HCM Issue 11 2023

Page 5


Stroke rehabilitation lobally, around 15 million people will have a stroke in the next 12 months. Five million will die, five million will recover and the other five million will be left permanently impacted, with life-changing disabilities. Just as swift medical treatment following a stroke can substantially improve the outcome, so rehabilitation, when delivered in a timely way, can help the brain heal and enable people to avoid long-term disability. The window of opportunity to undertake rehabilitation is short, this window closes fast and without it people do not recover. The first three to six months are critical. The awful news is that we are failing to deliver the levels of support needed, condemning people to live with permanent brain injury for the rest of their lives when this is absolutely avoidable for the majority – were they able to access the right interventions. Two new sets of guidelines lay out clinical best practice for stroke recovery and they are both exerciserelated. In March 2023, the The National Clinical Guidance for Stroke was published, recommending six hours of activity a day, to include exercise. New guidelines from the National Institute for Clinical Excellence (NICE), published this month, recommend three hours of exercise a day. Writing on page 55, Dr Andy Kerr of the University of Strathclyde says most patients received “minimal rehabilitation”, as therapists struggle to meet demand. Kerr says on a typical hospital ward, there may be two therapists for 40 or more stroke patients and when they’re discharged, their homes are often not suitable for rehab work, so therapists are limited to the exercises they can prescribe. This is a scandal of epic proportions and one the health and fitness industry is well-placed to address as part of its remit to widen services into health. Please read our feature on stroke rehab, which starts on page 54 and take action by setting aside facilities and resources to support people with stroke to heal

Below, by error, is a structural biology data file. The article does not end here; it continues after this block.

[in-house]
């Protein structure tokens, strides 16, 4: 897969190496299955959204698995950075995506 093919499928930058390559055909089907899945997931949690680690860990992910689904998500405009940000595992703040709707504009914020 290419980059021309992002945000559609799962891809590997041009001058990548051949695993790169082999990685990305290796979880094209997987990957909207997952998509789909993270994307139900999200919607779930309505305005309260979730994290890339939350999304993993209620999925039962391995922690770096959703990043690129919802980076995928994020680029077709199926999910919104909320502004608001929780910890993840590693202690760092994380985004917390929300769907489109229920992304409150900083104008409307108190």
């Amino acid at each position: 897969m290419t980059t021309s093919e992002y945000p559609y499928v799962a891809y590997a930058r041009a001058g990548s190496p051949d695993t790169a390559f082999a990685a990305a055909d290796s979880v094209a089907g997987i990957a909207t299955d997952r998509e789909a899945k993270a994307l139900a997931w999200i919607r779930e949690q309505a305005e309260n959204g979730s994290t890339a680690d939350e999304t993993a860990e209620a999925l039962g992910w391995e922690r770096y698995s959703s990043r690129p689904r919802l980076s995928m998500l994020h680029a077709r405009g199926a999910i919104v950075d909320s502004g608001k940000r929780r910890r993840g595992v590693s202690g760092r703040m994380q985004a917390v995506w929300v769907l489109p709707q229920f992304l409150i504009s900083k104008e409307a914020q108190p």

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Millions of people each year who experience a stroke are left with a permanent brain injury through a lack of rehabilitation and the health and fitness industry has a critical role to play in fixing this

Three hours of exercise a day is needed for stroke rehab

We are condemning people with stroke to live with a permanent brain injury when this is absolutely avoidable themselves. Every day you delay will be having a direct impact on their lives and the lives of their families. Great examples are given by our experts and there is already expertise in the sector when it comes to delivering this support – we just need much more of it. Technology – although not essential – can help and Strathclyde is using VR treadmills, power-assisted equipment, balance trainers and upper-limb training systems, but the biggest need is for more volume of services. Please make this one of your new year resolutions and let us know how your plans progress so we can share them. Liz Terry, editor lizterry@leisuremedia.com


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